Rent Shop Volunteer Join

Q. Who is Mr. Smarty Plants?

A: There are those who suspect Wildflower Center volunteers are the culpable and capable culprits. Yet, others think staff members play some, albeit small, role. You can torture us with your plant questions, but we will never reveal the Green Guru's secret identity.

Help us grow by giving to the Plant Database Fund or by becoming a member

Did you know you can access the Native Plant Information Network with your web-enabled smartphone?

Share

Ask Mr. Smarty Plants

Ask Mr. Smarty Plants is a free service provided by the staff and volunteers at the Lady Bird Johnson Wildflower Center.

Search Smarty Plants
See a list of all Smarty Plants questions

Please forgive us, but Mr. Smarty Plants has been overwhelmed by a flood of mail and must take a break for awhile to catch up. We hope to be accepting new questions again soon. Thank you!

Need help with plant identification, visit the plant identification page.

 
rate this answer
10 ratings

Friday - November 11, 2005

From: Kingman, AZ
Region: Southwest
Topic: Non-Natives
Title: Propagation of non-native, poisonous oleanders
Answered by: Joe Marcus

QUESTION:

How do I propagate oleanders? Can the cuttings be rooted in water? Or is it better to use rooting hormone and stick the cuttings in the soil?

ANSWER:

 

Our area of study and expertise at the Lady Bird Johnson Wildflower Center is limited to native North American plant species. Oleander, Nerium oleander is a native of the eastern Mediterranean, northern Africa and southeastern Asia. The beautiful, but extremely poisonous evergreen shrub has been planted widely in the tropical and sub-tropical parts of the United States for many years.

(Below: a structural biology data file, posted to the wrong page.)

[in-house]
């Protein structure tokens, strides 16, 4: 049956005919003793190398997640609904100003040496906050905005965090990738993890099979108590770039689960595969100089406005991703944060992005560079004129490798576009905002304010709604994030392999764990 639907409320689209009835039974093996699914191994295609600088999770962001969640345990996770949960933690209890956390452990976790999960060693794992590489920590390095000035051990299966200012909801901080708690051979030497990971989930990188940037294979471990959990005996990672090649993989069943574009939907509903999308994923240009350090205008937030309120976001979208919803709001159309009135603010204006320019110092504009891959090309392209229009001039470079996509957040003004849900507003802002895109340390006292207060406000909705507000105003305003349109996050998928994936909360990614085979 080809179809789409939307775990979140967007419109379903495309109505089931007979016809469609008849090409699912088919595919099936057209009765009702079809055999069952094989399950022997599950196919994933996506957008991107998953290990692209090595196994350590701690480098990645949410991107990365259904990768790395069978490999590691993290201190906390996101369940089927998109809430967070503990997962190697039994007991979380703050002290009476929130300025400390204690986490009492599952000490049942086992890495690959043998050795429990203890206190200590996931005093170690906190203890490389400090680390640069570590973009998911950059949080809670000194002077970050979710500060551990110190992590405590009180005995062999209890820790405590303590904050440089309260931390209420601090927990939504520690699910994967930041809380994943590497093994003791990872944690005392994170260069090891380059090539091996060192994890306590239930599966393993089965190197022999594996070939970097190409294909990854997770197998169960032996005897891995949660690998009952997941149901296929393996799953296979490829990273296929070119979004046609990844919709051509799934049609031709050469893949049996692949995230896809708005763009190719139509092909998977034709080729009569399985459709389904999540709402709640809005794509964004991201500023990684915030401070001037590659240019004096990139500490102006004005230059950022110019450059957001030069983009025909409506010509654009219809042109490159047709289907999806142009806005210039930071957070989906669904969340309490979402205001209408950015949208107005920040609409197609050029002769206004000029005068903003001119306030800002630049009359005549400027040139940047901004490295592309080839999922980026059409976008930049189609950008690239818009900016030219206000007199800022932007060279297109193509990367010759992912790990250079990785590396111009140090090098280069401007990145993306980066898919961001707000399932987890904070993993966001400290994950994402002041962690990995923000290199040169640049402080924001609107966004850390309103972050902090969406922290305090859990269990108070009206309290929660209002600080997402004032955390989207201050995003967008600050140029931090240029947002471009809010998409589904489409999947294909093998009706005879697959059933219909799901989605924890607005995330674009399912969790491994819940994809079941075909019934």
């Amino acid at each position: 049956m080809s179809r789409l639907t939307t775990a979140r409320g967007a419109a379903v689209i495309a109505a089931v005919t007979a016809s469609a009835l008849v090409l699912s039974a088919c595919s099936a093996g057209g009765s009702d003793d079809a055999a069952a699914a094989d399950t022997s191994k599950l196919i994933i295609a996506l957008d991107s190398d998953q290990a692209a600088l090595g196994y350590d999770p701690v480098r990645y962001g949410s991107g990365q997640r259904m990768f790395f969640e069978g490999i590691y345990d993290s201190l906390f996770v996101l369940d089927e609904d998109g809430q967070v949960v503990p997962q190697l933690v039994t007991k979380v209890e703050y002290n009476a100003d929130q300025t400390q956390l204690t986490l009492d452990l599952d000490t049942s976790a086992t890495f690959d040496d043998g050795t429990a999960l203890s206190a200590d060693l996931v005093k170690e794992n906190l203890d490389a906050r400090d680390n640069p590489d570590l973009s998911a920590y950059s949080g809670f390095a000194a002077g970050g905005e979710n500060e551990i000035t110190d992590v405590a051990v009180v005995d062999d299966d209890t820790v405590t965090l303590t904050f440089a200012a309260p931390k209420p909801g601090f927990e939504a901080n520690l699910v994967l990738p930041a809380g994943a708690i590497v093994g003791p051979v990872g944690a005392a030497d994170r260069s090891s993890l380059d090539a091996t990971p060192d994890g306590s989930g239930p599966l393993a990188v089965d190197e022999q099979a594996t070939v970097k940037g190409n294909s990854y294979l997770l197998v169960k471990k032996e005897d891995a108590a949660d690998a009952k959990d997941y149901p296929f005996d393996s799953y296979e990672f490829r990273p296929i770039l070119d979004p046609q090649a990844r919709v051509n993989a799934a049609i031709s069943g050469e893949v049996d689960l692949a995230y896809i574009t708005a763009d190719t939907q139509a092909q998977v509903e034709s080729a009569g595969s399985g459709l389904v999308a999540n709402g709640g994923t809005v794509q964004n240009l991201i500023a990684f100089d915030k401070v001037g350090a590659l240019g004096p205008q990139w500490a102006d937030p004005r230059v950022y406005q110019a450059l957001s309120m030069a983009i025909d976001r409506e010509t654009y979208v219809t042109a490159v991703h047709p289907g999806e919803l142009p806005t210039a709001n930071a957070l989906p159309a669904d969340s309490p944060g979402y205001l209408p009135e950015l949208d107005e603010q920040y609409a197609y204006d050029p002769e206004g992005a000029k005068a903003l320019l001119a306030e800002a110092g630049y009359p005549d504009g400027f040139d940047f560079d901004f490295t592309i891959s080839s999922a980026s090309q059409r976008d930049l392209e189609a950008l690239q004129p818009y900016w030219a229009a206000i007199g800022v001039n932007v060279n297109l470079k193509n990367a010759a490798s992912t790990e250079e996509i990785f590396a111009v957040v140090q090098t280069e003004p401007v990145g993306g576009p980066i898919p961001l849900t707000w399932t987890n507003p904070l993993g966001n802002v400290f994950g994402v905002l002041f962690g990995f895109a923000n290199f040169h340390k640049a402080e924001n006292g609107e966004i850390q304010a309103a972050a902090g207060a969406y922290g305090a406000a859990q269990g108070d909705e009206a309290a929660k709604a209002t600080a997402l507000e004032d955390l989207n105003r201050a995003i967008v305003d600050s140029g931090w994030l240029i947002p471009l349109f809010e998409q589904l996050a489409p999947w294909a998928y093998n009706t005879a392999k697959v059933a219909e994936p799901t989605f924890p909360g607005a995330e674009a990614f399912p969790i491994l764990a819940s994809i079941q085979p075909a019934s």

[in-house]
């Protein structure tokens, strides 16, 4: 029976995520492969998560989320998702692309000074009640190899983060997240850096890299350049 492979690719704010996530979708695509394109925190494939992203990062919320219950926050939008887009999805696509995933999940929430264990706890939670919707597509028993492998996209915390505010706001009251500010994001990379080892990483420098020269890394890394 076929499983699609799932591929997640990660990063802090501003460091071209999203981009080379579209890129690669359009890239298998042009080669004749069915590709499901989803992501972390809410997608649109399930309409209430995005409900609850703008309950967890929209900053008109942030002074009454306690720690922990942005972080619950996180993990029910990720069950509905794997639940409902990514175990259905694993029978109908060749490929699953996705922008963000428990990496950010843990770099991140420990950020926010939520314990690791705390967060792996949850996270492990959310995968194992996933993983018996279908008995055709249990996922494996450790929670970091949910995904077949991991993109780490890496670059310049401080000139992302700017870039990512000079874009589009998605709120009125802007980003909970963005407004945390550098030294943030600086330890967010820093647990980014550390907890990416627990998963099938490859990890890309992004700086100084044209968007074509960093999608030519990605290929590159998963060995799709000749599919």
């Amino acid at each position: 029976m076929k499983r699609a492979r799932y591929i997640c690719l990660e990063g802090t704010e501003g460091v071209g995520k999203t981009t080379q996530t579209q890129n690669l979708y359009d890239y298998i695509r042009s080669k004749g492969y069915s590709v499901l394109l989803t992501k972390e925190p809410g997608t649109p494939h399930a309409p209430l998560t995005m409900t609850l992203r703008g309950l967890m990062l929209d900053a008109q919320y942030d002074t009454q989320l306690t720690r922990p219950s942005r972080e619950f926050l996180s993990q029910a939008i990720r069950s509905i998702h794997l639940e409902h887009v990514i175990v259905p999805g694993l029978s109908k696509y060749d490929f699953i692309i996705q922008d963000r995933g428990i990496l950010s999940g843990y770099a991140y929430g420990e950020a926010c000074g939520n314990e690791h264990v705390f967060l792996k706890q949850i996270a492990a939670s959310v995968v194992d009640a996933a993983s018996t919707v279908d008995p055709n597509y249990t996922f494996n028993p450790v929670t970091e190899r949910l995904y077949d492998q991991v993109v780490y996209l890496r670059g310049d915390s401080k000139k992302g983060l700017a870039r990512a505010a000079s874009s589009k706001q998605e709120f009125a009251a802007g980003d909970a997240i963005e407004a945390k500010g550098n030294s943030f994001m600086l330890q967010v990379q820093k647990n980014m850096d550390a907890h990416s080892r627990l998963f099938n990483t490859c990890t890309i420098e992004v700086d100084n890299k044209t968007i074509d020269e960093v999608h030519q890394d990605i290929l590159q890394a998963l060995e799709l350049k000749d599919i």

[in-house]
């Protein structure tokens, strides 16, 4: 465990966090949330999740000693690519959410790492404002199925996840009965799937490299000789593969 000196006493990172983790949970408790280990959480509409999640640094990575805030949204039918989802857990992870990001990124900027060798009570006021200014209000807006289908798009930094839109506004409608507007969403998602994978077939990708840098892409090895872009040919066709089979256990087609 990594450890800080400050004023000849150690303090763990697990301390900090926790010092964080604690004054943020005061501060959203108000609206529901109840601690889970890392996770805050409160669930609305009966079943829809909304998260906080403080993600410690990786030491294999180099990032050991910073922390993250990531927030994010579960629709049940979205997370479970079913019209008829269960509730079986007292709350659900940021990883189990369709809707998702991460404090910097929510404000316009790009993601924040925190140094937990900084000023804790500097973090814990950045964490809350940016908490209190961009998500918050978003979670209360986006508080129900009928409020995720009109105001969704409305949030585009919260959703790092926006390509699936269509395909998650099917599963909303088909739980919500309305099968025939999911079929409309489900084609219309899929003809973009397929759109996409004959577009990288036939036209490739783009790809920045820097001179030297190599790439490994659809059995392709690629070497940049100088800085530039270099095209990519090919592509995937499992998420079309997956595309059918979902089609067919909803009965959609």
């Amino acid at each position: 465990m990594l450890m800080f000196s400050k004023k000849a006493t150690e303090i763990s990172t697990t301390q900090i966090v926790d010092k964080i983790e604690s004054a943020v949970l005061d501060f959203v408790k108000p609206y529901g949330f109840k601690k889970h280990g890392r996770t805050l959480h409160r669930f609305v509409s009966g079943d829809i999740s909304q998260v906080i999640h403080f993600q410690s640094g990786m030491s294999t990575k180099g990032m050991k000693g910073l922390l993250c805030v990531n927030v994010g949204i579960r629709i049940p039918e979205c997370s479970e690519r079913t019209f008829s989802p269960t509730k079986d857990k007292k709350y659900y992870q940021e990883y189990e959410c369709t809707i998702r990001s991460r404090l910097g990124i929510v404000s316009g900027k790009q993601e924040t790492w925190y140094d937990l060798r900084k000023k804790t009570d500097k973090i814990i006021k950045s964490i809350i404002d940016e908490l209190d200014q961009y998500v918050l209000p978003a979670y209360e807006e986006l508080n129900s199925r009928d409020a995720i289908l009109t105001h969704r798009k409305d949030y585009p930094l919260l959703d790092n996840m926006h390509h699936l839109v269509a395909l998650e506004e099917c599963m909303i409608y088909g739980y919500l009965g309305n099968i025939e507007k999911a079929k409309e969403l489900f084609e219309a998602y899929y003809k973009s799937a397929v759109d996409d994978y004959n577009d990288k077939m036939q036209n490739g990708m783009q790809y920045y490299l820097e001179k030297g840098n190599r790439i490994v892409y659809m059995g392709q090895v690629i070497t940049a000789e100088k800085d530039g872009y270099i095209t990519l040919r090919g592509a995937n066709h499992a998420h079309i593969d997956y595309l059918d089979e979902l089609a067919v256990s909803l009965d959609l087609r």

If you wish to propagate your oleander, you should take care not to ingest or otherwise expose yourself to the sap of the plant. All parts very poisonous; even exposure to smoke from burning oleander is harmful. A single leaf ingested by a small child can be fatal and there are many cases of oleander poisoning when branches were used to spear food for grilling.

 

Nerium oleander is best propagated by stem cuttings, but layering and seed propagation are also useful. Oleander stem cuttings can be easily rooted in water. Here is a well written article on Stem Cutting Propagation, published by North Carolina State University. Finally, an excellent resource on oleander culture is the website of the International Oleander Society.

 

More Non-Natives Questions

Non-native Japanese maple seedling in Rotterdam NY
August 09, 2010 - In the first couple days of August, I discovered a baby Japanese Maple growing against the wall of my storage shed, a short distance from a neighbor's full grown Japanese Maple. I transplanted this 5...
view the full question and answer

Pruning practices from Austin
May 16, 2013 - I need to do some pruning in my front beds and I know nothing about plants. From what I have been able to identify I have bicolor irises, plumbago, Japanese Aralia. I don't even know where to begin o...
view the full question and answer

Damage to non-native peach trees in Austin
January 02, 2010 - I have 3 peach trees, different varieties. In the past years it has just produced worm-eaten fruit, most of which falls to the ground before ripening. Can these trees be treated for a better crop th...
view the full question and answer

Probably non-native crapemyrtle trees damaged by hurricane
January 15, 2009 - I have 5 crape myrtle trees. I live in Galveston, Tx and when Hurricane Ike came through in September the salt water I think killed them. They have not come back since then and are brown with no leave...
view the full question and answer

Lilac bush roots dangerous to house foundations
August 06, 2008 - Are lilac bushes dangerous to the foundation of a house? There is a lovely white-blooming lilac that grows against the house outside my bedroom window. My ex-husband said that the roots would destro...
view the full question and answer

Support the Wildflower Center by Donating Online or Becoming a Member today.